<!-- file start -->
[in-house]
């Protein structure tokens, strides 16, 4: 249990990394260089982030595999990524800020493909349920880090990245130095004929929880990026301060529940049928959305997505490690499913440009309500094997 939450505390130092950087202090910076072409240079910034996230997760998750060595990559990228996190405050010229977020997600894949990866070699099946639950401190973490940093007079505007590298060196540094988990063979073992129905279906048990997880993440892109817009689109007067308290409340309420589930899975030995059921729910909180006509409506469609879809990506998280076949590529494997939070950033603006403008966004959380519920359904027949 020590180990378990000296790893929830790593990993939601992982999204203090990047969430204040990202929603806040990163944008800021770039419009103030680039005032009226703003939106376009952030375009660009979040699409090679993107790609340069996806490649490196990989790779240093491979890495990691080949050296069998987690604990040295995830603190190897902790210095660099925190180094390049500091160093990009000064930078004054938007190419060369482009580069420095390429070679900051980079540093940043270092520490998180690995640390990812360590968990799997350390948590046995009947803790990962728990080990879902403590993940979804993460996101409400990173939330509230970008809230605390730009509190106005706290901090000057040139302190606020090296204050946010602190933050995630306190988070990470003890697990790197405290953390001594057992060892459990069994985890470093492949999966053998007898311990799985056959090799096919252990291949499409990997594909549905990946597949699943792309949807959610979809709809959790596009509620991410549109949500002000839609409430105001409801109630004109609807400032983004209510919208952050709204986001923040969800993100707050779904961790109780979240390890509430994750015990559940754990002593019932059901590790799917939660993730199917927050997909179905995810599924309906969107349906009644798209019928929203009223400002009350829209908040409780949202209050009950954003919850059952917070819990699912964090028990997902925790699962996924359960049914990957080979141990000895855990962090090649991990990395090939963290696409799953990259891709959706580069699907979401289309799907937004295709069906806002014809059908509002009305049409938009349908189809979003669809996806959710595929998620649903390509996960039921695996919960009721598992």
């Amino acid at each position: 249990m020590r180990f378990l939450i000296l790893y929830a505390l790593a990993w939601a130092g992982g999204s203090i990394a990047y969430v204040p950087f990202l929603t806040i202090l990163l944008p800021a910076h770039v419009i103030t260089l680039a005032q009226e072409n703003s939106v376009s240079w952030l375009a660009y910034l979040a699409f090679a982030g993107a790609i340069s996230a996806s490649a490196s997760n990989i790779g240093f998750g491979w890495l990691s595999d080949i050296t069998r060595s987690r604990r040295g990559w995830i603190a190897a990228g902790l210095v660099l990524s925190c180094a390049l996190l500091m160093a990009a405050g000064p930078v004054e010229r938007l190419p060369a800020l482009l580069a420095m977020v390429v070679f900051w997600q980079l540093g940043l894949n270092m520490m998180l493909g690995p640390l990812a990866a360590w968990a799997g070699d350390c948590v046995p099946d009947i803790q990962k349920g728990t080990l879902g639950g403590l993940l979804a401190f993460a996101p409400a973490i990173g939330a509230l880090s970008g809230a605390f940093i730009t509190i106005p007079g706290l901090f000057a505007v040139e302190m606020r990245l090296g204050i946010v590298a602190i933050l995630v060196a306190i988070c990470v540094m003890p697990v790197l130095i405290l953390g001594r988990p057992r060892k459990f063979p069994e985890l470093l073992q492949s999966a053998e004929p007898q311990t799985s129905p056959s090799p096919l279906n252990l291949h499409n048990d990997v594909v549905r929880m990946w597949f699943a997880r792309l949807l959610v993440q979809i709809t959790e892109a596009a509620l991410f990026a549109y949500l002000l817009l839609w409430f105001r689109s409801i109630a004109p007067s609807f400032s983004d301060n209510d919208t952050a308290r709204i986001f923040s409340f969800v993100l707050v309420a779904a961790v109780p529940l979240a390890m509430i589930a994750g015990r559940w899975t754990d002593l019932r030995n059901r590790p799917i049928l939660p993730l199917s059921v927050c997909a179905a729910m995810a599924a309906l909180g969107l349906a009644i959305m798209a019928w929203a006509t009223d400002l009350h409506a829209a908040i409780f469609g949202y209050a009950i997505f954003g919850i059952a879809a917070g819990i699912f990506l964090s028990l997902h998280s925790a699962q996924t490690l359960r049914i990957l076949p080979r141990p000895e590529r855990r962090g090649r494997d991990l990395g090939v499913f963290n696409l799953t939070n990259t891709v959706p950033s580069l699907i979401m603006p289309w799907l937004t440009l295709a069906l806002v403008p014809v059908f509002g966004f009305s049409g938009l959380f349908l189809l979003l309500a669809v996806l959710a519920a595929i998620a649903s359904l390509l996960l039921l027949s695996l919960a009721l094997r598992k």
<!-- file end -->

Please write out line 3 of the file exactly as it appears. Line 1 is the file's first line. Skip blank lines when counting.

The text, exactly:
């Amino acid at each position: 249990m020590r180990f378990l939450i000296l790893y929830a505390l790593a990993w939601a130092g992982g999204s203090i990394a990047y969430v204040p950087f990202l929603t806040i202090l990163l944008p800021a910076h770039v419009i103030t260089l680039a005032q009226e072409n703003s939106v376009s240079w952030l375009a660009y910034l979040a699409f090679a982030g993107a790609i340069s996230a996806s490649a490196s997760n990989i790779g240093f998750g491979w890495l990691s595999d080949i050296t069998r060595s987690r604990r040295g990559w995830i603190a190897a990228g902790l210095v660099l990524s925190c180094a390049l996190l500091m160093a990009a405050g000064p930078v004054e010229r938007l190419p060369a800020l482009l580069a420095m977020v390429v070679f900051w997600q980079l540093g940043l894949n270092m520490m998180l493909g690995p640390l990812a990866a360590w968990a799997g070699d350390c948590v046995p099946d009947i803790q990962k349920g728990t080990l879902g639950g403590l993940l979804a401190f993460a996101p409400a973490i990173g939330a509230l880090s970008g809230a605390f940093i730009t509190i106005p007079g706290l901090f000057a505007v040139e302190m606020r990245l090296g204050i946010v590298a602190i933050l995630v060196a306190i988070c990470v540094m003890p697990v790197l130095i405290l953390g001594r988990p057992r060892k459990f063979p069994e985890l470093l073992q492949s999966a053998e004929p007898q311990t799985s129905p056959s090799p096919l279906n252990l291949h499409n048990d990997v594909v549905r929880m990946w597949f699943a997880r792309l949807l959610v993440q979809i709809t959790e892109a596009a509620l991410f990026a549109y949500l002000l817009l839609w409430f105001r689109s409801i109630a004109p007067s609807f400032s983004d301060n209510d919208t952050a308290r709204i986001f923040s409340f969800v993100l707050v309420a779904a961790v109780p529940l979240a390890m509430i589930a994750g015990r559940w899975t754990d002593l019932r030995n059901r590790p799917i049928l939660p993730l199917s059921v927050c997909a179905a729910m995810a599924a309906l909180g969107l349906a009644i959305m798209a019928w929203a006509t009223d400002l009350h409506a829209a908040i409780f469609g949202y209050a009950i997505f954003g919850i059952a879809a917070g819990i699912f990506l964090s028990l997902h998280s925790a699962q996924t490690l359960r049914i990957l076949p080979r141990p000895e590529r855990r962090g090649r494997d991990l990395g090939v499913f963290n696409l799953t939070n990259t891709v959706p950033s580069l699907i979401m603006p289309w799907l937004t440009l295709a069906l806002v403008p014809v059908f509002g966004f009305s049409g938009l959380f349908l189809l979003l309500a669809v996806l959710a519920a595929i998620a649903s359904l390509l996960l039921l027949s695996l919960a009721l094997r598992k």